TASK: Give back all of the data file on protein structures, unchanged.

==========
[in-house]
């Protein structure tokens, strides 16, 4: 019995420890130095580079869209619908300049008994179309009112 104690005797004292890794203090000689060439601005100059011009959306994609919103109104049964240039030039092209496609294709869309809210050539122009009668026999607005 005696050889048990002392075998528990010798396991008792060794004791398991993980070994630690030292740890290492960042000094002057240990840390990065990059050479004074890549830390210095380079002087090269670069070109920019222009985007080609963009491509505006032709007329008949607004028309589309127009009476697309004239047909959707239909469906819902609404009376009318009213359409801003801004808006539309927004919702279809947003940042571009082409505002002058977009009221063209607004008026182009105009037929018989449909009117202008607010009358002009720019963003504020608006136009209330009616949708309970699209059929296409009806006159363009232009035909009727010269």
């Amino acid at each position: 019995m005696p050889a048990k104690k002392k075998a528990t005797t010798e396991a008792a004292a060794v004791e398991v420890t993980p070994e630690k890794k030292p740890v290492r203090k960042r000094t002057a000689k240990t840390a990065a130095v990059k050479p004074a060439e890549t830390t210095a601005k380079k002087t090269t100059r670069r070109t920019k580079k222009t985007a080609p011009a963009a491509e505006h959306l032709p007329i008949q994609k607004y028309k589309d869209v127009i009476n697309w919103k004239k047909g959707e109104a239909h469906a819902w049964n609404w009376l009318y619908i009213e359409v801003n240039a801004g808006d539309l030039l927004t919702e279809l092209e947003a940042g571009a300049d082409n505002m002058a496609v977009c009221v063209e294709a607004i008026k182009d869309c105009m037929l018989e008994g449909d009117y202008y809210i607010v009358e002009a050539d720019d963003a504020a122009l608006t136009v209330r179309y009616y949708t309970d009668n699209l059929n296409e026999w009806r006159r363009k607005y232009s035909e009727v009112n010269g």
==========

[in-house]
């Protein structure tokens, strides 16, 4: 019995420890130095580079869209619908300049008994179309009112 104690005797004292890794203090000689060439601005100059011009959306994609919103109104049964240039030039092209496609294709869309809210050539122009009668026999607005 005696050889048990002392075998528990010798396991008792060794004791398991993980070994630690030292740890290492960042000094002057240990840390990065990059050479004074890549830390210095380079002087090269670069070109920019222009985007080609963009491509505006032709007329008949607004028309589309127009009476697309004239047909959707239909469906819902609404009376009318009213359409801003801004808006539309927004919702279809947003940042571009082409505002002058977009009221063209607004008026182009105009037929018989449909009117202008607010009358002009720019963003504020608006136009209330009616949708309970699209059929296409009806006159363009232009035909009727010269």
């Amino acid at each position: 019995m005696p050889a048990k104690k002392k075998a528990t005797t010798e396991a008792a004292a060794v004791e398991v420890t993980p070994e630690k890794k030292p740890v290492r203090k960042r000094t002057a000689k240990t840390a990065a130095v990059k050479p004074a060439e890549t830390t210095a601005k380079k002087t090269t100059r670069r070109t920019k580079k222009t985007a080609p011009a963009a491509e505006h959306l032709p007329i008949q994609k607004y028309k589309d869209v127009i009476n697309w919103k004239k047909g959707e109104a239909h469906a819902w049964n609404w009376l009318y619908i009213e359409v801003n240039a801004g808006d539309l030039l927004t919702e279809l092209e947003a940042g571009a300049d082409n505002m002058a496609v977009c009221v063209e294709a607004i008026k182009d869309c105009m037929l018989e008994g449909d009117y202008y809210i607010v009358e002009a050539d720019d963003a504020a122009l608006t136009v209330r179309y009616y949708t309970d009668n699209l059929n296409e026999w009806r006159r363009k607005y232009s035909e009727v009112n010269g």